As exclusively reported in CargoForwarder Global’s latest issue last Wednesday, Russian passenger and cargo carrier UTair is in severe financial trouble. Immediately after the article had been published, a number of forwarding agents and handling firms contacted us complaining about unpaid bills amounting to hundreds of thousands of euros. To have the debts get paid, some creditors have approached their regulators, asking them to intervene.
The question is: Will UTair planes landing at European airports be chained as ransom for collecting money by state authorities for funds the Russian airline owes to local clients? Very unlikely, despite the fact that many of their invoices for time-definite delivery of spare parts and aircraft components have not been paid since months.
According to an official who doesn’t want to read his name here, chaining any Russian aircraft on the grounds of debts will cause political consequences leading presumably to an unwanted domino effect. “Creditors should better consult a lawyer to pursue their claims instead of asking the regulator to act as a collection office,” he recommended.
What is behind all of this?
UTair’s long-standing financial woes got rapidly worse with the Russians annexing the Crimea and their ongoing military support of Ukraine’s separatists. Sanctions and counter-sanctions, the closure of Ukrainian air space for all Russian carriers, the sharp fall of the ruble against the euro and dollar, plus a near collapse of the Russian travel market led to enormous operational losses.
Prior to the Crimea occupation, every single invoice sent to UTair by forwarding or handling agents was paid without much delay, clients confirmed. But when western countries started imposing sanctions against the Kremlin, UTair’s money transfers were suddenly reduced to a trickle. “Since last May they haven’t paid any of our bills and owe us meanwhile more than €420,000 euros,” states a German forwarding agent in a letter they sent to the LBA, Germany‘s national regulator. The note continues: “It would be interesting to know what our government intends doing. Does Berlin consider paying any compensation to us for the money we lost or do medium-sized enterprises like ours have to shoulder these financial losses themselves caused by political tensions and sanctions we have not caused?”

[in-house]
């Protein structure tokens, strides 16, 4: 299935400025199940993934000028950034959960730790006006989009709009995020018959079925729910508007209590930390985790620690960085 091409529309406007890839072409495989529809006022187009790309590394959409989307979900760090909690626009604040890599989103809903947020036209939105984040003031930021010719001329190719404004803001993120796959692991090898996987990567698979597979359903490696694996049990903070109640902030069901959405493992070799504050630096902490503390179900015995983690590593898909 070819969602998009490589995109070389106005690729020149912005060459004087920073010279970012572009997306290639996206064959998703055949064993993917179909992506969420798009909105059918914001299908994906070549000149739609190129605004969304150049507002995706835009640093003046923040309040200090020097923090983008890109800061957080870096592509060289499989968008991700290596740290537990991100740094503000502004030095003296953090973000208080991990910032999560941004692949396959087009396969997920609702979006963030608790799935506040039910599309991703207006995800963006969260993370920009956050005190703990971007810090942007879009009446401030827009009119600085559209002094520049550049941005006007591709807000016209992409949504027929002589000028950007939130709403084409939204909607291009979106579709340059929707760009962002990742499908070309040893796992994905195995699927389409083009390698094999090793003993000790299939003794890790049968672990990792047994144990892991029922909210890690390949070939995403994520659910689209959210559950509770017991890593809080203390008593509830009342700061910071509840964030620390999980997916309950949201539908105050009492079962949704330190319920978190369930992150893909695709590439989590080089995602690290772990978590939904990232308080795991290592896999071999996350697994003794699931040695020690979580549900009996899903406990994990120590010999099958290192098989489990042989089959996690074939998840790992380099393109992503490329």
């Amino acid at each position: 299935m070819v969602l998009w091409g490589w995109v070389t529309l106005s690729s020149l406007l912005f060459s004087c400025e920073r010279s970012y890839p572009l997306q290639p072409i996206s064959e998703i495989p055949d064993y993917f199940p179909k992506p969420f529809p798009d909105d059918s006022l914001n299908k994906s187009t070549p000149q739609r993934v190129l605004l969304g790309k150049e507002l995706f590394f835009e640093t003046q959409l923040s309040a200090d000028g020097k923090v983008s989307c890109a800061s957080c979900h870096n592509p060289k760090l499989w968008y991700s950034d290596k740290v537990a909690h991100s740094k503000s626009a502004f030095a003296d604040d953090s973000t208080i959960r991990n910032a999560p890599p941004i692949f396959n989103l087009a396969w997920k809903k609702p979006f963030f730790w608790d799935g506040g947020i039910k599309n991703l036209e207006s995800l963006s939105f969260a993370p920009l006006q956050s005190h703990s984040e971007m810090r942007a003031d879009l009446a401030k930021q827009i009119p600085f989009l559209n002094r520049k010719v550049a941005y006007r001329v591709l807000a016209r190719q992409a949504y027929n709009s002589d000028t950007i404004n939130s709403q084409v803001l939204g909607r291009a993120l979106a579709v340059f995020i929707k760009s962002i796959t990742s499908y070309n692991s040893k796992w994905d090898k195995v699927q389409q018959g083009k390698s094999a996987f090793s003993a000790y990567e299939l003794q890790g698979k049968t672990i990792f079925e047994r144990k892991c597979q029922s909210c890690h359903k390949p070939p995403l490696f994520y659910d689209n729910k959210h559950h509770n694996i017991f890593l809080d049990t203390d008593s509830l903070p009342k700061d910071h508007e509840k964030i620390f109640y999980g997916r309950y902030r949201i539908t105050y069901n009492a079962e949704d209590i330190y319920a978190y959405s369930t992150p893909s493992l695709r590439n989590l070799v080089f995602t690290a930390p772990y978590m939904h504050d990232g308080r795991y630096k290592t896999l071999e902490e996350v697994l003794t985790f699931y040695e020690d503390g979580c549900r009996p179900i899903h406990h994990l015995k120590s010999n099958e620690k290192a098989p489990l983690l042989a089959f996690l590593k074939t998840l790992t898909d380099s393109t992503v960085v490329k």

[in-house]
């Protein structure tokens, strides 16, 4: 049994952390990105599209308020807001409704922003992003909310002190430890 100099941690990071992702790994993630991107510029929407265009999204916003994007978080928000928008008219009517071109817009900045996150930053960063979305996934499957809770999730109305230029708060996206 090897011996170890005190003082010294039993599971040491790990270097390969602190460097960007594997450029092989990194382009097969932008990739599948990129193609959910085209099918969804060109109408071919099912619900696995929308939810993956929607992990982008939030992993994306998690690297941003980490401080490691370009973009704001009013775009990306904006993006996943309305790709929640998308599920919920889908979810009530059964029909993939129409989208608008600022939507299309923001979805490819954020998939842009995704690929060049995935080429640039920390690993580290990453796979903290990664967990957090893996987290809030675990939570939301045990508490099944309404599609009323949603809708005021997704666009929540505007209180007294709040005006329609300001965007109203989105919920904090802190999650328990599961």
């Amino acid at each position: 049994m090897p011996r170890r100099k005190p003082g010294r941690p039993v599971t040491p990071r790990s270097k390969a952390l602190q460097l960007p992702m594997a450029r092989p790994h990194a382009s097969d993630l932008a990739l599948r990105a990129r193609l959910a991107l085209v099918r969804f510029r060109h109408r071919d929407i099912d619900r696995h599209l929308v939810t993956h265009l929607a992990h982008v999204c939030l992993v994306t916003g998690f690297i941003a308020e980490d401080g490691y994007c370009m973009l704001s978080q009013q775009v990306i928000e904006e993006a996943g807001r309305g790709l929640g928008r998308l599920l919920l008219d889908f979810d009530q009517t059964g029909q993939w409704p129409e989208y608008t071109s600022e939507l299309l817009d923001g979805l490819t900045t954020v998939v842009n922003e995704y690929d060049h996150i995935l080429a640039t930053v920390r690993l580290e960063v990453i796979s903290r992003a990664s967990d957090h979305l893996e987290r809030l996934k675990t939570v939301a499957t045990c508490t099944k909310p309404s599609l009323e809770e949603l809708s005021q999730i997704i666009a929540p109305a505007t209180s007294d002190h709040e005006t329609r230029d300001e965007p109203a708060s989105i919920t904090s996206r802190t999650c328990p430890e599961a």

No discounts, no pay
Actually, the addressee of this complaint and those voiced by other agents is not directly UTair, but their European subagents Avia Consulting and Rusavia. Both enterprises act as a third party service provider for UTair by supplying UTair together with some other Russian carriers with western aircraft parts and components. “They continuously have sent our bills back to us, claiming that the amounts charged for delivering aircraft components are far too excessive. Unless we reduce our receivables substantially they refuse to pay,” stated a Frankfurt-based forwarder.
As a reaction to unpaid invoices he has meanwhile terminated supplying spare parts and components to UTair and cut all business relations with Avia Consulting and Rusavia.
Quality has its price
Asked about current price structures in the aero parts biz with Russian carriers a specialist from Hamburg said that there has been a fierce competition lately between forwarding agents. Consequently the rates went south step by step. But when presented the 20 and more percent Avia Consulting and Rusavia asked potential suppliers to grant as discount for being rewarded with UTair’s spare part biz the agent reacted with outrage. “As a matter of fact, managing spare part supplies for airlines requires a wealth of expertise and constant availability of personnel because this job knows no time limits since it is run around the clock 365 days a year.” “Quality has its price,” he added, “that’s why we sharply reduced our commitment for UTair.”
He is apparently not the only one.
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